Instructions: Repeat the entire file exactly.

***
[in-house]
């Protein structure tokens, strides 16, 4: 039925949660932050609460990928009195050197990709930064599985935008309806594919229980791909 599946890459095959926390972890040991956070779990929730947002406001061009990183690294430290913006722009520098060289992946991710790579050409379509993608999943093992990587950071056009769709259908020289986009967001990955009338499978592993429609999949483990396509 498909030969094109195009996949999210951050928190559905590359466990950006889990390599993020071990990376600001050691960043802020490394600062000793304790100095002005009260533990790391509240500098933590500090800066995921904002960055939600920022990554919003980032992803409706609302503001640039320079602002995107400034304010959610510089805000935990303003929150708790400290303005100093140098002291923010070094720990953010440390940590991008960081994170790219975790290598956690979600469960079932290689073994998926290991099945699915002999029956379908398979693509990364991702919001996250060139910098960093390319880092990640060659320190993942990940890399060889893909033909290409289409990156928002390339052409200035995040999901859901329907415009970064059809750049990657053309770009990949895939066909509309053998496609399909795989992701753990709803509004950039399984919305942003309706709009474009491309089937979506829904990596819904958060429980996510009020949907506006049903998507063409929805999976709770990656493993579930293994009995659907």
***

[in-house]
């Protein structure tokens, strides 16, 4: 039925949660932050609460990928009195050197990709930064599985935008309806594919229980791909 599946890459095959926390972890040991956070779990929730947002406001061009990183690294430290913006722009520098060289992946991710790579050409379509993608999943093992990587950071056009769709259908020289986009967001990955009338499978592993429609999949483990396509 498909030969094109195009996949999210951050928190559905590359466990950006889990390599993020071990990376600001050691960043802020490394600062000793304790100095002005009260533990790391509240500098933590500090800066995921904002960055939600920022990554919003980032992803409706609302503001640039320079602002995107400034304010959610510089805000935990303003929150708790400290303005100093140098002291923010070094720990953010440390940590991008960081994170790219975790290598956690979600469960079932290689073994998926290991099945699915002999029956379908398979693509990364991702919001996250060139910098960093390319880092990640060659320190993942990940890399060889893909033909290409289409990156928002390339052409200035995040999901859901329907415009970064059809750049990657053309770009990949895939066909509309053998496609399909795989992701753990709803509004950039399984919305942003309706709009474009491309089937979506829904990596819904958060429980996510009020949907506006049903998507063409929805999976709770990656493993579930293994009995659907």